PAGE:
"Privacy. Protection. Act." Critiques the Internet's False Sense of Security at Halt Gallery
View of "Privacy. Protection. Act." from outside of the Halt Gallery's shipping container.
Courtesy of Becky Nahom and Halt Gallery
Throughout this past exhibition season, Halt Gallery has continuously provided us with excellence. With the shipping container galleries making a move over the summer and chief curator and director Becky Nahom relocating to New York City, this may be the last we see of Halt Gallery, at least in its current form.
"Privacy. Protection. Act," the big finale, if you will, is a conceptual installation by ArtFarm, as fictional artist Tinnas Enidraj Nimgaj, that questions issues relevant to the information age. In its entirety, the exhibition is a constructed facade that mimics the way we give and receive information.
The exhibition is presented to the public just like any other exhibition is. The press release states that "ArtFarm introduces Indonesian-born artist Tinnas Enidraj Nimgaj," providing it with a sense of legitimacy. The art audience may not be familiar with this artist, but they sound international and mysterious. The rest of the press release, like most press releases, discusses security, comfort, and information -- the core ideas of the exhibition.
Before entering the exhibition, we are asked to provide our signature and a valid password on a paper form. The pages are filled with other participants and the brightly lit gallery is literally right in front of us. With no red flag in sight, we have to oblige. It's reminiscent of a pop-up ad or anything on the Internet, for that matter. We have to negotiate with ourselves and make a judgment call on whether or not something is secure or legitimate.
Detail image of the cloud of white security bands suspended in the space.
Courtesy of Becky Nahom and Halt Gallery
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After relinquishing our personal information, we're allowed to enter. The ceiling is filled with a cloud-like structure made up of what appears to be white security bands -- the kind used to contain a package. It's an ethereal sight, colliding soft delicacies like comfort and beauty with the hard aspects of security and protection. The light travels through the white security cloud, creating a tranquil atmosphere that makes us feel at ease. For a moment, we're comfortable with the fact that we just gave away our sensitive information.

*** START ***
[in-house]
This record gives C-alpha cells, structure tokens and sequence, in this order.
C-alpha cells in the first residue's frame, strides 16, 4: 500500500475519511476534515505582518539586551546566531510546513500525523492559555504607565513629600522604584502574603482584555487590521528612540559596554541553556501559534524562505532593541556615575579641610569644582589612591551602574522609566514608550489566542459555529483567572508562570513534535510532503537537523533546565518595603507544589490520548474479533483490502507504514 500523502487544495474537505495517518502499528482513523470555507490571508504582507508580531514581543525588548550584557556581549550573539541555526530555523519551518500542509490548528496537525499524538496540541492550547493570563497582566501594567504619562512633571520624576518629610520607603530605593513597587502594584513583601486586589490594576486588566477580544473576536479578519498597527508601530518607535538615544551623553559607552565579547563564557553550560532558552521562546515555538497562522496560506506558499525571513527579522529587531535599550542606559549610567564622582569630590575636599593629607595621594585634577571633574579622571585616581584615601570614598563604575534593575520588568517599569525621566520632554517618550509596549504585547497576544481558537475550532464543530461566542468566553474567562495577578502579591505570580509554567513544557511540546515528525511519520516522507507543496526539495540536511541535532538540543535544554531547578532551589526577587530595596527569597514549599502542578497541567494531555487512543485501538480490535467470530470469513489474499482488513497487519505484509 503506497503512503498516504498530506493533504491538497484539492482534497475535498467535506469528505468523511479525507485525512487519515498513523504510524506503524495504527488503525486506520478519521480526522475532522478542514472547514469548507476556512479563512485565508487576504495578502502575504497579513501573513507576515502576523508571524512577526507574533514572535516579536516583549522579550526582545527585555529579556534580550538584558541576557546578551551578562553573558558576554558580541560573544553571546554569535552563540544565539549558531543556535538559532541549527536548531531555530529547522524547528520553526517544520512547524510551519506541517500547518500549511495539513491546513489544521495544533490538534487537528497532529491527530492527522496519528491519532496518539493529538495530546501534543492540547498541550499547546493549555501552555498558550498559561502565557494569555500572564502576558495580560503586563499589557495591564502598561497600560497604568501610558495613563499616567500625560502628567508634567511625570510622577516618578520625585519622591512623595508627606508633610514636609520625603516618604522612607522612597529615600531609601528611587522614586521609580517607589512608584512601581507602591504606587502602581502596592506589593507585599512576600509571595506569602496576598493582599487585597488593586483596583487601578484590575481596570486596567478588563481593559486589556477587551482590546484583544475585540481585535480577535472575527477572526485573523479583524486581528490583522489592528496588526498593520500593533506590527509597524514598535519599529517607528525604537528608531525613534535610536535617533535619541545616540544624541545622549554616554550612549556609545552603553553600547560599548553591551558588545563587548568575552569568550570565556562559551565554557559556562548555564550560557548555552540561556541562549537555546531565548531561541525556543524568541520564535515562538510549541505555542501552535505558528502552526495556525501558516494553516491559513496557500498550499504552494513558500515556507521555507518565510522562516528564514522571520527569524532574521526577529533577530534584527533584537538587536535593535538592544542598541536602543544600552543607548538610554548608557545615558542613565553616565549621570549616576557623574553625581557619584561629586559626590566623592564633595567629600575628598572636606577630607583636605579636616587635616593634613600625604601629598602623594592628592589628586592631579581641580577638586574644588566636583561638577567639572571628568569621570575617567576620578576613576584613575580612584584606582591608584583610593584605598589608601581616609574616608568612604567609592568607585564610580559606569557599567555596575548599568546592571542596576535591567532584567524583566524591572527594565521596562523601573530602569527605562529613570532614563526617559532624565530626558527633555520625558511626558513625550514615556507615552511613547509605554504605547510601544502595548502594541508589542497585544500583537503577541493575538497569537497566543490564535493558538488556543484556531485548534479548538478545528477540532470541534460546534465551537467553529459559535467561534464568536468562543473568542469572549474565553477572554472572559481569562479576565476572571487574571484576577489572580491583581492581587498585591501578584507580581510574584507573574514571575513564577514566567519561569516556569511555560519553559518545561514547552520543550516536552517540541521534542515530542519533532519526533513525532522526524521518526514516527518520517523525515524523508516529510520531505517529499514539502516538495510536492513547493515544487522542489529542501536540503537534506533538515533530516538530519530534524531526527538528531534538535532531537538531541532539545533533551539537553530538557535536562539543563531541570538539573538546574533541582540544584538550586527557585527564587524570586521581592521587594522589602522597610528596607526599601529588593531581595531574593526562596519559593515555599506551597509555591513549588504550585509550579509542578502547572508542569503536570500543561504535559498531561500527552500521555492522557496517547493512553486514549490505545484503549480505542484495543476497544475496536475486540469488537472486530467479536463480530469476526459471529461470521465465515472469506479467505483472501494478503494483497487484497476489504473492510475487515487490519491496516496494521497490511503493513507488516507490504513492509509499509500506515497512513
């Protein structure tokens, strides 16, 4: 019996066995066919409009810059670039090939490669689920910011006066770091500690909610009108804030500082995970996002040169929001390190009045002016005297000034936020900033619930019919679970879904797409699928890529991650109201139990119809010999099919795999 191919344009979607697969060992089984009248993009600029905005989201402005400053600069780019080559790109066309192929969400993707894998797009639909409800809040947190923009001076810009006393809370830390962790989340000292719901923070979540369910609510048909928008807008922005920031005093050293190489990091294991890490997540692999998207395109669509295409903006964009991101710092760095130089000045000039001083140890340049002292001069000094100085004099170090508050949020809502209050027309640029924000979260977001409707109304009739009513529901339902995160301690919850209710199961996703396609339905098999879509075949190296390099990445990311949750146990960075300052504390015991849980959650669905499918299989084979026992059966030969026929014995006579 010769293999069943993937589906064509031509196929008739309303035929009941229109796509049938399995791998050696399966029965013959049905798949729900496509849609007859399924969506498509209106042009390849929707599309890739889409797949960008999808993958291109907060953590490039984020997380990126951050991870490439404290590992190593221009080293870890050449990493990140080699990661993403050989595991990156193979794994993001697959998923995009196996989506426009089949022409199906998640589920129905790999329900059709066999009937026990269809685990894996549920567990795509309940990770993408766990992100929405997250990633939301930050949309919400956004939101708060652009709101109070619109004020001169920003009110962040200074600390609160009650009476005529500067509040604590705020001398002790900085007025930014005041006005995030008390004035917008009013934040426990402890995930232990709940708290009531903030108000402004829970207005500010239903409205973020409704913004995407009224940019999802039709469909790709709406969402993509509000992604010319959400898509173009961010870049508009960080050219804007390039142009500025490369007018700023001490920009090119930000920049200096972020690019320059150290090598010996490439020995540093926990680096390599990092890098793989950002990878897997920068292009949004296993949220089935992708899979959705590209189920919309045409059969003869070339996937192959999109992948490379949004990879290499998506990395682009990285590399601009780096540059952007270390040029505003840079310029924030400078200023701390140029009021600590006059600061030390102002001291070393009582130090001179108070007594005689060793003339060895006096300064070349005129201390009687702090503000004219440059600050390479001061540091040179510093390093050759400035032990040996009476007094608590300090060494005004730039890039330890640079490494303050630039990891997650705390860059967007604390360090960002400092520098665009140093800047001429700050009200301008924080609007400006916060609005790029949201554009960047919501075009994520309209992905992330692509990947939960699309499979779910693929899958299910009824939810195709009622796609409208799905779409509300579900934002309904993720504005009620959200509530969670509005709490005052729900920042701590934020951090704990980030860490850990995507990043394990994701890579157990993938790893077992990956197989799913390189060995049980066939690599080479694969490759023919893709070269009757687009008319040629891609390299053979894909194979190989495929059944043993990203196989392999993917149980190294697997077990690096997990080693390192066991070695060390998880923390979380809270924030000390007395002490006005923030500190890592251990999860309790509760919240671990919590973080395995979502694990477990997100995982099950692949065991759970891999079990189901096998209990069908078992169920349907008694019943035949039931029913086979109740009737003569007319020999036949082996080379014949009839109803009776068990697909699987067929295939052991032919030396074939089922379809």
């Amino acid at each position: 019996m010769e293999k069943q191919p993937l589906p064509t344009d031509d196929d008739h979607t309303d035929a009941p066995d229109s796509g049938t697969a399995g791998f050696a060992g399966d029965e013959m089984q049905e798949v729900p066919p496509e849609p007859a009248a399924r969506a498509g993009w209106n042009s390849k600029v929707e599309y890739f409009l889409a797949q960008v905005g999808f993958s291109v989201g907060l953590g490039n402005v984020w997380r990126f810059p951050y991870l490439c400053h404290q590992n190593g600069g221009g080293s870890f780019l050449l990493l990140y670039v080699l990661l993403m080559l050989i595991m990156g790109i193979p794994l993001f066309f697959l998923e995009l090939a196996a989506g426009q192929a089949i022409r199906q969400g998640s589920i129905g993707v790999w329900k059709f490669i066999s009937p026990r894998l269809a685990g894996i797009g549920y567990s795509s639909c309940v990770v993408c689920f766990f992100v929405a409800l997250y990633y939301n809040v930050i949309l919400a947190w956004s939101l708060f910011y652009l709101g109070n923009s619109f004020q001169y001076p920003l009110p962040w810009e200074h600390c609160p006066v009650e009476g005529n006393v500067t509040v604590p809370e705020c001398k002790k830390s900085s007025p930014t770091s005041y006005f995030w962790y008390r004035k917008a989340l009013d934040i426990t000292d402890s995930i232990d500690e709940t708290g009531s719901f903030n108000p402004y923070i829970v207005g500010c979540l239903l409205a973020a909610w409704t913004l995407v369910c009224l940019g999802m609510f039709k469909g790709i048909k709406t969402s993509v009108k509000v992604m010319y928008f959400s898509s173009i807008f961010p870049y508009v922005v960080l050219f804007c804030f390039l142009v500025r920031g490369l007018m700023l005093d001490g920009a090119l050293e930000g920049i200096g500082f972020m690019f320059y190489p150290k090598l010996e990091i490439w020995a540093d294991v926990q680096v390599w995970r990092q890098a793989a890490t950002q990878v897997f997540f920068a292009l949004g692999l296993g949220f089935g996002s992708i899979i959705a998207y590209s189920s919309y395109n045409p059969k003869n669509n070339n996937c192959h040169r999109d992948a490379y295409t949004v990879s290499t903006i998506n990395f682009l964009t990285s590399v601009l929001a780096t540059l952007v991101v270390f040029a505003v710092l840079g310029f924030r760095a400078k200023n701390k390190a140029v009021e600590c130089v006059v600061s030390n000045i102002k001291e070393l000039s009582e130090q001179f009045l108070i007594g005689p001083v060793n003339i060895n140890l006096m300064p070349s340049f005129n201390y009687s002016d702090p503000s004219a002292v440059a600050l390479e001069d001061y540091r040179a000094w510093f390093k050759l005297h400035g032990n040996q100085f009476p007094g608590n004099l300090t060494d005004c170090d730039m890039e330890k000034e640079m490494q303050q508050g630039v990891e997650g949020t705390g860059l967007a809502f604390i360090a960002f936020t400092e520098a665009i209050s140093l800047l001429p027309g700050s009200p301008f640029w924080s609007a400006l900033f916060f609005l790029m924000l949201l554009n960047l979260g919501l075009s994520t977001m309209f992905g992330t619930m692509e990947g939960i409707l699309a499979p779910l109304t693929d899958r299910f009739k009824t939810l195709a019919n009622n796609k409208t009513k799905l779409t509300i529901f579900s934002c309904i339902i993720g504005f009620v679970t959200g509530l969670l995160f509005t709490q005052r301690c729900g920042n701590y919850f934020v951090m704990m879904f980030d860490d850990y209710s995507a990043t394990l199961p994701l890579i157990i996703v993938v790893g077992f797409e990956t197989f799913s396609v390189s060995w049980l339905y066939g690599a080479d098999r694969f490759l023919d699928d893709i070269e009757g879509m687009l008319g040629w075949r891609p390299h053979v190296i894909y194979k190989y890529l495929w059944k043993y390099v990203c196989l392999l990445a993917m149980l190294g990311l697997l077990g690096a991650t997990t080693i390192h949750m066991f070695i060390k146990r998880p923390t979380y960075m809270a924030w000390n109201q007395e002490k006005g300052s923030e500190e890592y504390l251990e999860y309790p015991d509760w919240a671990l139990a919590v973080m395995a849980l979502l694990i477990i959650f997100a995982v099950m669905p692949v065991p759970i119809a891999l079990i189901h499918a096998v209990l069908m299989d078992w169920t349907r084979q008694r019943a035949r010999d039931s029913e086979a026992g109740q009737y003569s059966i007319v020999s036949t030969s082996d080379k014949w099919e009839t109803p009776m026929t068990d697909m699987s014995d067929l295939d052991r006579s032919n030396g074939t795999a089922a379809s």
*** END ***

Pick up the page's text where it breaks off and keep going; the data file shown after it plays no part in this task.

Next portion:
This moment of pleasure is short-lived. With the Internet, there's a cold reality that hits when the virtual bleeds into the real. Various streams of information -- SSNs, credit card numbers, passwords -- lead to our physical bodies in "real life" and affect us. Information exchange is so full of ease and immediacy that this risk becomes necessary in order for us to function in contemporary life. We either believe that our gamble with pay off or simply ignore the consequences.
The wall text in the gallery reads as an error message.
When we reach the end of the installation, we're greeted with a sad faux fur seating lounge and an error message apology of sorts: "A message to our guests: We truly value our relationship with you, our guests, and know this incident had a significant impact on you. We are sorry. We remain focused on addressing your questions and concerns." It's the kind of message we might get if our information was compromised on the Internet. It's forced warmth is sterile and depersonalized, much like the vast white space of the installation itself.
The patches of white and off-white faux fur and lumpy pillows on the wood gallery floor are supposed to soften this blow, but they provide little comfort. Kneeling down on the floor and pondering this message was like sitting at a computer. We're often left with automated messages like these in the context of a one-sided relationship between ourselves and a screen. We could try and confide in Siri, but she'd probably say something similar.
Tinnas Enidraj Nimgaj is a personification of this condition. The identity of this fictional artist is entirely constructed, functioning as the enigmatic creator of the work. They are a person that we know nothing about, yet here we are providing our personal information to see their work. They're the same faceless person that we might give our credit card information to in order to purchase something online. The context may be slightly different, but the gallery is similar in that we are giving away personal information for the exchange of cultural capital.
The installation's seating lounge consists of faux fur mats, pillows, and a bowl of taffy.
The exhibition is playful and, in this context, it works. When providing our information, we used an iteration of a password that isn't actually valid. It may be cheating the system (sorry 'bout it), but there was no reprehension for doing so. The stakes weren't high. Like ArtFarm, we too have the potential to be whoever we want to be and participate in this virtual-turned-real free for all. It's interesting to consider what might happen if the stakes were higher. Physically writing down your SSN or credit card number on a form is profoundly different than typing it. The body feels exposed because there isn't a screen shielding it.
This post-Internet idea positions the comforts of the Internet within the context of "real life" and exposes the contradictions between the two. ArtFarm has essentially turned the shipping container into a physical version of the Internet. The press release is constructed just as we construct our online profiles, an error message becomes exhibition wall text, and the pseudo-comfort of the Internet becomes a reality. We've all been duped, but it was such a pleasure.
"Privacy. Protection. Act." is on view until May 3. The First Friday reception will take place on May 1, 2015 from 6 - 10 p.m. For more information, visit Halt Gallery's website.
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